Private Equity Might Be Like Shock Therapy, But it Does a Company Good, Study Finds

The World Economic Forum today released a new study that concludes that private equity-backed companies are more productive than their public, privately managed and government-backed counterparts.

For proponents of the “leverage creates discipline” school of thought, this news should come as no surprise. Companies with a heavy debt load are quicker to close inefficient plants or abandon a money-losing strategy. But in the world of public relations, this doesn’t necessarily make PE pros out to be heroes, especially since the study found that greater productivity doesn’t translate to higher wages for employees. I think it’s more important to determine whether private equity creates greater productivity and better discipline, and therefore, better companies, in the long term. No one studies what happens to PE-backed companies two or five years after their PE backers exit. I asked Josh Lerner, a Harvard Business School professor and co-editor of the report: Did the study address whether this productivity is sustainable?

He said no, because exit dates are sometimes numerous and difficult to track. He conceded that would make sense to look at.

“It would be asking, ‘Is this like shock therapy?’” he said. “Like when you take someone into rehab and for the next two years they are clean and sober, but then they start sliding back to their old habits? Or is it a permanent change?” Not a perfect metaphor, but it works.

The study is an extension of last year’s study, which noted that leveraged buyouts destroyed many jobs but ended up creating around the same amount through growth. “One reaction we had,” Lerner said, “was, ‘That’s fine, but what is the economic impact?’” PE-backed manufacturing companies were 2% more productive than public, government-backed and privately managed manufacturing companies, the report stated. A third of that was driven by the willingness of a PE backer to shut down unproductive facilities; two thirds was driven by doing less with more.

The part of the study that interested me most is the focus on economic downturns. During times of economic turmoil, PE-backed companies are even more productive than their counterparts, the report states.

It’s perplexing given the idea that PE-backed companies are supposedly running the leanest possible ships during good times (the whole, leverage creates discipline thing again). So when it comes time to cut, the company should have no levers left to pull. It seems that the less productive, less disciplined companies could better use the downturn to trim fat and perhaps “streamline their operations.” A turnaround expert suggested the reason for this finding is that since PE firms are so intensely focused on their covenants and debt, they may be ahead of the game on pending issues in portfolio companies and better able to address them in advance than its public counterpart.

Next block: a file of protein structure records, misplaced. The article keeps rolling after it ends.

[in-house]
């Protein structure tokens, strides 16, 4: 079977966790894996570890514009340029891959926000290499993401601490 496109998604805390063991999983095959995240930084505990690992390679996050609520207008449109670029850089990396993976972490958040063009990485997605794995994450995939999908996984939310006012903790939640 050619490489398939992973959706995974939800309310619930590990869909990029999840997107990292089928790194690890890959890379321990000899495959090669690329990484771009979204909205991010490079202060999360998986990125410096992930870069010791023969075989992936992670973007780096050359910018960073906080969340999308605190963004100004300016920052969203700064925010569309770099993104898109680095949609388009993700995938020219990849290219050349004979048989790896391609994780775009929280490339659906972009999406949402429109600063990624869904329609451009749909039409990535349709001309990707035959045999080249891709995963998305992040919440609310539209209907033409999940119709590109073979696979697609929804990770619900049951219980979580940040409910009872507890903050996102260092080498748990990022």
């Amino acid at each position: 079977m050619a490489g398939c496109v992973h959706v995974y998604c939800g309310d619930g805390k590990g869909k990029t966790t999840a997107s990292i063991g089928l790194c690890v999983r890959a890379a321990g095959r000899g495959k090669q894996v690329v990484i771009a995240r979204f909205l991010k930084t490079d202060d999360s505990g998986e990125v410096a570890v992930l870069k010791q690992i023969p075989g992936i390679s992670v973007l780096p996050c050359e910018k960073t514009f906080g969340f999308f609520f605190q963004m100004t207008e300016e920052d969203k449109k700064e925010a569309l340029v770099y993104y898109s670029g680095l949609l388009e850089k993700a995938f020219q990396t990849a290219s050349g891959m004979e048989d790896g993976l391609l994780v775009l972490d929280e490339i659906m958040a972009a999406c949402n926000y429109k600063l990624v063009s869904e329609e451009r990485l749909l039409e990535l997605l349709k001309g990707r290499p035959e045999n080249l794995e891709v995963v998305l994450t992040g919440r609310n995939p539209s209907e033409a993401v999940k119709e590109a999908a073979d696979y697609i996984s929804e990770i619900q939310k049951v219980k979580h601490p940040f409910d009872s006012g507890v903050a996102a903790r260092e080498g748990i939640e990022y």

View the full report here: Globalization of Alternative Investments Working Papers Volume 2: The Global Economic Impact of Private Equity Report 2009

5 Comments

  • I believe Warren Buffet has characterized this as the “driving with a knife taped to the steering wheel” effect. One is likely to drive more carefully when one knows the slightest bump could be fatal.

    I have not read the full study, but I wonder about a couple of potential issues. First, it would seem that companies that are performing well are less likely to be great candidates for buyouts, as the “operational improvements” that PE firms get paid to apply aren’t present (and the valuation multiples will likely reflect their already best-in-industry performance). So while PE-backed companies may show greater productivity improvements than non-PE-backed companies, it may be because they start from a lower baseline.